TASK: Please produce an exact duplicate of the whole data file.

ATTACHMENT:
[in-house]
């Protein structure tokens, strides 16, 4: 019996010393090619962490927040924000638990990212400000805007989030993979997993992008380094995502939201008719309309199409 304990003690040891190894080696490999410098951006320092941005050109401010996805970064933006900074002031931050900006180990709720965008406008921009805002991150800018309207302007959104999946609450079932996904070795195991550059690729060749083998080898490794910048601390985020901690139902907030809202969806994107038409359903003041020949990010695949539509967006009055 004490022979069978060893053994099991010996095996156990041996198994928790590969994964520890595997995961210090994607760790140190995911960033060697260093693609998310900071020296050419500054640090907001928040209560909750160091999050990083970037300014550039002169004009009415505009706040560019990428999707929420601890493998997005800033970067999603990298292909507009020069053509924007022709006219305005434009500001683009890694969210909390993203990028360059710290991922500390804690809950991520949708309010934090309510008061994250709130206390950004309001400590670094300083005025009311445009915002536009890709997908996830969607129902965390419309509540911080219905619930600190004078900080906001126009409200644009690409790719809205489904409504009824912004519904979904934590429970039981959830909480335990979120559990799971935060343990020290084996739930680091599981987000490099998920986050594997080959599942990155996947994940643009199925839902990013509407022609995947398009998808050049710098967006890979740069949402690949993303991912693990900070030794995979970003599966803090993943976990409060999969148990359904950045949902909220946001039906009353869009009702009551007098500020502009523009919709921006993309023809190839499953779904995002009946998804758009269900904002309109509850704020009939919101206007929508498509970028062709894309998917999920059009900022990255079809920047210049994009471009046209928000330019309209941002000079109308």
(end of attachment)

[in-house]
């Protein structure tokens, strides 16, 4: 019996010393090619962490927040924000638990990212400000805007989030993979997993992008380094995502939201008719309309199409 304990003690040891190894080696490999410098951006320092941005050109401010996805970064933006900074002031931050900006180990709720965008406008921009805002991150800018309207302007959104999946609450079932996904070795195991550059690729060749083998080898490794910048601390985020901690139902907030809202969806994107038409359903003041020949990010695949539509967006009055 004490022979069978060893053994099991010996095996156990041996198994928790590969994964520890595997995961210090994607760790140190995911960033060697260093693609998310900071020296050419500054640090907001928040209560909750160091999050990083970037300014550039002169004009009415505009706040560019990428999707929420601890493998997005800033970067999603990298292909507009020069053509924007022709006219305005434009500001683009890694969210909390993203990028360059710290991922500390804690809950991520949708309010934090309510008061994250709130206390950004309001400590670094300083005025009311445009915002536009890709997908996830969607129902965390419309509540911080219905619930600190004078900080906001126009409200644009690409790719809205489904409504009824912004519904979904934590429970039981959830909480335990979120559990799971935060343990020290084996739930680091599981987000490099998920986050594997080959599942990155996947994940643009199925839902990013509407022609995947398009998808050049710098967006890979740069949402690949993303991912693990900070030794995979970003599966803090993943976990409060999969148990359904950045949902909220946001039906009353869009009702009551007098500020502009523009919709921006993309023809190839499953779904995002009946998804758009269900904002309109509850704020009939919101206007929508498509970028062709894309998917999920059009900022990255079809920047210049994009471009046209928000330019309209941002000079109308």